Middle Eastern states are to land a $1.3 trillion windfall from extra oil revenues over the next four years, according to the International Monetary Fund (IMF).
On Friday, the IMF predicted oil and gas exporters, notably the Gulf states, to benefit from high prices and opportunities to ramp up their market share.
The oil and gas sector is in flux following the Russia-Ukraine conflict, which has upended markets and sent prices soaring. Whilst Russia may have increased exports of oil to Asian nations, European gas supplies have seen a notable dip, prompting countries to seek out new supply sources.
Jihad Azour, the IMF’s director for the Middle East and North Africa, said that countries in the Middle East could expect to receive $1.3 trillion more in cumulative revenues than was forecast before the Russia-Ukraine conflict.
Azour said that Gulf states needed to use the windfall to “invest in the future”, including efforts to switch towards greener energy sources.
He added, “It’s an important moment for them to…accelerate in sectors like technology [domestically] as this is something that will allow them to increase productivity.
“In addition, their investment strategy could benefit from the fact that asset prices have improved for new investors, and the capacity to increase their market share in certain areas are also opportunities.”
The windfall is expected to benefit some of the world’s biggest sovereign wealth funds including the Qatar Investment Authority, Saudi Arabia’s Public Investment Fund (PIF), the Kuwait Investment Authority and Abu Dhabi’s Mubadala and ADQ.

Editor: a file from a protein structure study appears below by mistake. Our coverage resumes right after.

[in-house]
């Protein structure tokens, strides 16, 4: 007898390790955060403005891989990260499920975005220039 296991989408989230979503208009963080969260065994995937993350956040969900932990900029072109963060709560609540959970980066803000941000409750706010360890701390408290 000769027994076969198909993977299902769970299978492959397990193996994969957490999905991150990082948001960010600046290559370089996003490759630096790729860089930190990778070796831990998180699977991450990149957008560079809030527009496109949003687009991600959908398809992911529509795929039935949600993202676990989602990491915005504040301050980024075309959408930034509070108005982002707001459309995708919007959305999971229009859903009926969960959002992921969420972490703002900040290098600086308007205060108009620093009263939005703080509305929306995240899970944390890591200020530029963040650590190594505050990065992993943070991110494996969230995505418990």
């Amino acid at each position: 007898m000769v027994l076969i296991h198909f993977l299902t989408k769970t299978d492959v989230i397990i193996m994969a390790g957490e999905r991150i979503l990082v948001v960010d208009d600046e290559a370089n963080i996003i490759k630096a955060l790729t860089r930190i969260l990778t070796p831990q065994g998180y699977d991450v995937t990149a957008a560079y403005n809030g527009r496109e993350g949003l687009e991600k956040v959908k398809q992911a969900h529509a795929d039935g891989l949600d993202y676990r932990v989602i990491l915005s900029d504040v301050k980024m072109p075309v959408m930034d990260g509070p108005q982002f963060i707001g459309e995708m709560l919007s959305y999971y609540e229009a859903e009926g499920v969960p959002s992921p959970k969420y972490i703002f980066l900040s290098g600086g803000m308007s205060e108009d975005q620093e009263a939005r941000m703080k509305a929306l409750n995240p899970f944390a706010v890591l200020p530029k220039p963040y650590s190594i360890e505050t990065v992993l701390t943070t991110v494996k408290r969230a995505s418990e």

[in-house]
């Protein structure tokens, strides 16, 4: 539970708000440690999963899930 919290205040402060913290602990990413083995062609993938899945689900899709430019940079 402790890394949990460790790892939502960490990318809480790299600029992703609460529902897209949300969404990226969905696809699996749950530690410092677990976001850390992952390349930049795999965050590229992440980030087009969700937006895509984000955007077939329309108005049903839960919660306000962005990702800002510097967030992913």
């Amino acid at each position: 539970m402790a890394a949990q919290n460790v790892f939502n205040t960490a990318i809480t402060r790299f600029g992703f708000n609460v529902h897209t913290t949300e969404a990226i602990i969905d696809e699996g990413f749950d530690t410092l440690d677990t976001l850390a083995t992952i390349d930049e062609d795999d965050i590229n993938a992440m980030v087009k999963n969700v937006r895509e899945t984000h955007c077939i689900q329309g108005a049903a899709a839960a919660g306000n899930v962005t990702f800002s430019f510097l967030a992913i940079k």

Gulf states are expected to spend the proceeds of the oil boom on building huge infrastructure projects, as well as investing overseas.
Azour said, “What is going to be really important is how they [Gulf states] manage this new cycle and how they maintain, at the same time, the benefits of the additional liquidity and the policies that will not lead them into procyclicality.”
The IMF predicted the Gulf Cooperation Council––which includes the United Arab Emirates, Saudi Arabia, Kuwait, Bahrain, Oman and Qatar––would collectively increase economic growth by 6.4% this year, from 2.7% growth last year.
Last weekend, Saudi Arabia’s largely state-owned energy firm, Saudi Aramco, underscored the gains made by gas- and oil-rich countries during the energy crisis by revealing profits in the three months to the end of June jumped 90% to $48 billion.
It is one of the largest quarterly profits in corporate history and represents a fillip for PIF, a backer of the company. PIF, chaired by the crown prince, Mohammed bin Salman, invested more than $7.5 billion in US stocks in the second quarter of the year.